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De Jager PL, Jia X, Wang J et al.Meta-analysis of genome scans and replication identify CD6, IRF8 and TNFRSF1A as new multiple sclerosis susceptibility loci. Nat Genet 41:776-782

Division of Molecular Immunology, Center for Neurologic Diseases, Department of Neurology, Brigham & Women's Hospital and Harvard Medical School, Boston, MA, USA.
Nature Genetics (Impact Factor: 29.35). 08/2009; 41(7):776-82. DOI: 10.1038/ng.401
Source: PubMed

ABSTRACT

We report the results of a meta-analysis of genome-wide association scans for multiple sclerosis (MS) susceptibility that includes 2,624 subjects with MS and 7,220 control subjects. Replication in an independent set of 2,215 subjects with MS and 2,116 control subjects validates new MS susceptibility loci at TNFRSF1A (combined P = 1.59 x 10(-11)), IRF8 (P = 3.73 x 10(-9)) and CD6 (P = 3.79 x 10(-9)). TNFRSF1A harbors two independent susceptibility alleles: rs1800693 is a common variant with modest effect (odds ratio = 1.2), whereas rs4149584 is a nonsynonymous coding polymorphism of low frequency but with stronger effect (allele frequency = 0.02; odds ratio = 1.6). We also report that the susceptibility allele near IRF8, which encodes a transcription factor known to function in type I interferon signaling, is associated with higher mRNA expression of interferon-response pathway genes in subjects with MS.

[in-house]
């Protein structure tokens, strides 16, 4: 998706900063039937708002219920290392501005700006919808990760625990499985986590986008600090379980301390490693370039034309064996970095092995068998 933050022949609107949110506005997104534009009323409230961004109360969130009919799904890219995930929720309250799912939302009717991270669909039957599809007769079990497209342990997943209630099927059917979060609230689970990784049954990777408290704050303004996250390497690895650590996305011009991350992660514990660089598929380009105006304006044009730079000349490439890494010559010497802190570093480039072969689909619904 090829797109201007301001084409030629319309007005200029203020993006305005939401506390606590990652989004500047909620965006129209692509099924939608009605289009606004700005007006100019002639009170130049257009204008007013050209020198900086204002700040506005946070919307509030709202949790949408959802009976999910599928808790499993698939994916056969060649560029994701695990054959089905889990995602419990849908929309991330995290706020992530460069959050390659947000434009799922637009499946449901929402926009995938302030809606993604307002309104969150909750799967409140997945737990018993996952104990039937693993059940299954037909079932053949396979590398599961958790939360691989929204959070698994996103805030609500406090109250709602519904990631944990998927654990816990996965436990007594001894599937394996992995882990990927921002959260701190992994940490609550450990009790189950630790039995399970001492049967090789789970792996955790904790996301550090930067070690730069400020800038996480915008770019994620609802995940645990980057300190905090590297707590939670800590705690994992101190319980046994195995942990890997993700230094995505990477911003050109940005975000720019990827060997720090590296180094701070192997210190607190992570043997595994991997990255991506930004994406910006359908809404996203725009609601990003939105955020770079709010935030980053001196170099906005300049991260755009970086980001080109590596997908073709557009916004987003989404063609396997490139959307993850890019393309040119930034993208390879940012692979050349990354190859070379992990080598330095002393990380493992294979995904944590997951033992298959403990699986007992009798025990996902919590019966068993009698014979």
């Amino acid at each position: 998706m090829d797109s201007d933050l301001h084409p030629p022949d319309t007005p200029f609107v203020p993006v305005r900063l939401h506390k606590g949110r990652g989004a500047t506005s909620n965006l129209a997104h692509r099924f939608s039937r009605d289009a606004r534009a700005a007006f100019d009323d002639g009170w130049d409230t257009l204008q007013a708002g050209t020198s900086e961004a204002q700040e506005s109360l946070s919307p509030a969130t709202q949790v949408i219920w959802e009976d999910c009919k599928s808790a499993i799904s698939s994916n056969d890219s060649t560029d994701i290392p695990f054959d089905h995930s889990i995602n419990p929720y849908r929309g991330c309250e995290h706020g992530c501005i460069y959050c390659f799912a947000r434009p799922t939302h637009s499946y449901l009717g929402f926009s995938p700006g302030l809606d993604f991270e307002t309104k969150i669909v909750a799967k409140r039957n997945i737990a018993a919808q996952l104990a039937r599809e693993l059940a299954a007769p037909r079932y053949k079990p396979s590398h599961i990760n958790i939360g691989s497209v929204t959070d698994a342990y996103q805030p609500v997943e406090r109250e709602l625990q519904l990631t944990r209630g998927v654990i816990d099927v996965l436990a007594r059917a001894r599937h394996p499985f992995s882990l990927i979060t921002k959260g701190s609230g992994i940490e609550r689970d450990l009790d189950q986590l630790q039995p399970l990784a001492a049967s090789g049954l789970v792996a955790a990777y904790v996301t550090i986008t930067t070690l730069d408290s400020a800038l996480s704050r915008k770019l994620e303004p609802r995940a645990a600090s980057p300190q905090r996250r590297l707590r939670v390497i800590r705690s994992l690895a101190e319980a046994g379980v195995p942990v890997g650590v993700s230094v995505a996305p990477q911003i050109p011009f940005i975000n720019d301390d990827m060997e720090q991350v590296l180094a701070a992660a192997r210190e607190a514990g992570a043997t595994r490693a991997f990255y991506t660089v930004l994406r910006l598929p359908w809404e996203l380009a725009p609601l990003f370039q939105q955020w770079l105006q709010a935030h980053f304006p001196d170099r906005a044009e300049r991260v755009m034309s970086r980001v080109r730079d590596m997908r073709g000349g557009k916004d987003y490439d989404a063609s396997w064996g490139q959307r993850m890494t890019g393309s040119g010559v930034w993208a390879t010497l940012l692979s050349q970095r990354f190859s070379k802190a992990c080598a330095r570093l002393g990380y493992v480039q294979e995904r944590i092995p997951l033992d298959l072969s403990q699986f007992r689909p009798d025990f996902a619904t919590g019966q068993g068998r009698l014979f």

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    • "In conclusion, while combining datasets by imputation can lead to a more powerful GWAS (Becker et al., 2009; Hao et al., 2009) by allowing successful identification of SNPs associated with various phenotypes (Sanna et al., 2008; Willer et al., 2008; Zeggini et al., 2008; De Jager et al., 2009), the described decrease in signal inherent to imputation can partially offset any gain in power resulting from the combination of studies. Important implications of this finding include the fact that some truly associated variants may not be detected, and that some genomewide significant findings may have larger true effect sizes than estimated. "
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    • "Furthermore, a single nucleotide polymorphism (SNP) identified in the largest MS genome-wide association study [41], has recently been reported as occurring in the TNFRSF1A gene, that encodes TNFR1, and has been shown to be associated with an increased susceptibility to MS development. It is now understood that this SNP results in the expression of a soluble form of TNFR1, which can block pan TNF signalling [42]. "
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